Biggest Feuds in Sports History

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6. Gilbert Arenas vs. Javaris Crittenton
> League: NBA

Typically, bad blood emerges between foes, but sometimes teammates can get into it as well. Gilbert Arenas and Javaris Crittendon both played for the Washington Wizards in 2009 when they got into a legendary intra-team beef over a card game. After losing money on the game, Crittendon reportedly got into a heated argument with center Javale McGee. Arenas jumped into the squabble, and things eventually escalated to the point where Arenas and Crittendon threatened to shoot one another, according to Arenas.

In a later interview, Arenas said he was simply calling Crittendon’s bluff when he brought four unloaded guns into the team’s locker room and offered to let Crittendon use one. However, Crittendon reportedly had his own weapon, which was loaded, and he pointed it at Arenas. Thankfully, the incident never went any further. As reports of the standoff emerged, both players were suspended for the rest of the season. Crittendon never played in the NBA again, and he is currently serving a prison sentence for voluntary manslaughter.

Source: Getty Images

7. Darren McCarty vs. Claude Lemieux
> League: NHL

There was an intense rivalry between Detroit Red Wings and Colorado Avalanche in the 1990s. Important playoff games between the two were often marred by brutal cheap shots and vicious fights. The teams were locked in a tough, physical battle filled with fights during the 1996 Western Conference Finals. The rivalry escalated when Colorado’s Claude Lemieux shattered the face of Detroit’s Kris Draper with an illegal hit into the boards — an event almost the entire Red Wings team missed when it happened. That game was a 4-1 loss that ended Detroit’s season, so they had to wait until the following year, when the Avs were reigning champions, to get revenge.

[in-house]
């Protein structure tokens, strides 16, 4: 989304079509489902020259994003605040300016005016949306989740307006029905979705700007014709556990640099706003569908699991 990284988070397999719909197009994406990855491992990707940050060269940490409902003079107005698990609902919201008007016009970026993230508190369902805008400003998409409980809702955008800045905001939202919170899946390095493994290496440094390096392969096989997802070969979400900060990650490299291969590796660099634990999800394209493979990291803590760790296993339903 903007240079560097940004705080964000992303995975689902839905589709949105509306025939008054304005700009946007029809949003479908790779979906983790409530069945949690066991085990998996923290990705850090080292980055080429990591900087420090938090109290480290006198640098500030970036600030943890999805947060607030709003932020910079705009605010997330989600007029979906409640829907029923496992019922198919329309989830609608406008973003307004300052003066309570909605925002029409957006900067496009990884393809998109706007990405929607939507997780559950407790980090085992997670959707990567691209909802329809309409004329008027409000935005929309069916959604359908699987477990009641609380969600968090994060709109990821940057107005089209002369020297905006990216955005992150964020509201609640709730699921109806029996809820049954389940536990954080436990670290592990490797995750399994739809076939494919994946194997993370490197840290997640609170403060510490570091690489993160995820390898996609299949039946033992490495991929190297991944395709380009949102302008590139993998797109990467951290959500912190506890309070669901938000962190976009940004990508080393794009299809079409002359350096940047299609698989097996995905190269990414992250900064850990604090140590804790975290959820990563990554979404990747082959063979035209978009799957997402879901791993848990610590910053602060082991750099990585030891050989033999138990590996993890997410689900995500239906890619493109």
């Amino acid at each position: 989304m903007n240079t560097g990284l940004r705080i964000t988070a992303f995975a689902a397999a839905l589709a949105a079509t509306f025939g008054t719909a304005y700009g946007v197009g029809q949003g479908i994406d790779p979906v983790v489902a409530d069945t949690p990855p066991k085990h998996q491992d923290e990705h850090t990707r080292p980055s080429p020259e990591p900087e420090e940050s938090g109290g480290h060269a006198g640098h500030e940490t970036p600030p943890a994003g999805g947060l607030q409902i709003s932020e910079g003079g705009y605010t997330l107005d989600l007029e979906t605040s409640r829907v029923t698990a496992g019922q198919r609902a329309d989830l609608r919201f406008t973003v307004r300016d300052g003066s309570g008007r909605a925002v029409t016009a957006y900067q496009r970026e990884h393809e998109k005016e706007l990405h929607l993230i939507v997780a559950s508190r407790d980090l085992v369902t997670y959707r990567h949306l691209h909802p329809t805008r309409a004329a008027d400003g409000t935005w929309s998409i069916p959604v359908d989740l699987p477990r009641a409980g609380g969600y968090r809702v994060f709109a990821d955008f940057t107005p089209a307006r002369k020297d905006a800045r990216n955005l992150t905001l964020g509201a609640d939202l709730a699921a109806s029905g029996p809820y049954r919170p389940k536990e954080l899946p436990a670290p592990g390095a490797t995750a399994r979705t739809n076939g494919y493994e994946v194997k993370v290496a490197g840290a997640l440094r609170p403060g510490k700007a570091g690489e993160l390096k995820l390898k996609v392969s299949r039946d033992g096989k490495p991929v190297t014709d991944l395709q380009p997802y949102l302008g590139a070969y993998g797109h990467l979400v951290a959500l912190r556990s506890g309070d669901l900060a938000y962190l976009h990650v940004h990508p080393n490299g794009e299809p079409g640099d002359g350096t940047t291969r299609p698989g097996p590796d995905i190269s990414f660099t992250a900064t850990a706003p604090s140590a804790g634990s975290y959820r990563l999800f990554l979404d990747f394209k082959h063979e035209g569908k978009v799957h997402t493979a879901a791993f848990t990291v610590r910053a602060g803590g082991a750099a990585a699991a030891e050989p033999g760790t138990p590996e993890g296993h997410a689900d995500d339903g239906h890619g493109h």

The next season, Avs-Red Wings games were testy affairs, with several Colorado players getting knocked out of the game after being slammed into the boards. When the teams played again in March 1997, things erupted into an all-out melee, with Darren McCarty walloping Lemieux before scoring the overtime game-winning goal. The teams met, and fought, again in the Western Conference Finals. This time, Detroit won the rivalry on their way to winning the Stanley Cup. The feud was still far from over, as McCarty and Lemieux dropped the gloves and fought again the next season. Afterwards, McCarty said, “I still have no respect for him as a human being” in regards to Lemieux. This beef may be never-ending. In 2019, McCarty said he still watches the fight once a year, admitting he can still “feel the anger” from that moment.

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8. Alex Rodriguez vs. Jason Varitek
> League: MLB

In the summer of 2004, the Boston Red Sox were mired in an 86 year-long World Series drought, and the New York Yankees seemed like the team to beat. Though the two were rivals, there was no disputing that the Yankees were the better franchise. The Red Sox, led by catcher Jason Varitek, wanted to show the Yankees they still had some fight by going after their new superstar player, Alex Rodriguez. Red Sox pitcher Bronson Arroyo drilled A-Rod with a fastball, to which A-Rod responded by yelling some choice words back at Arroyo as he walked up the first base line.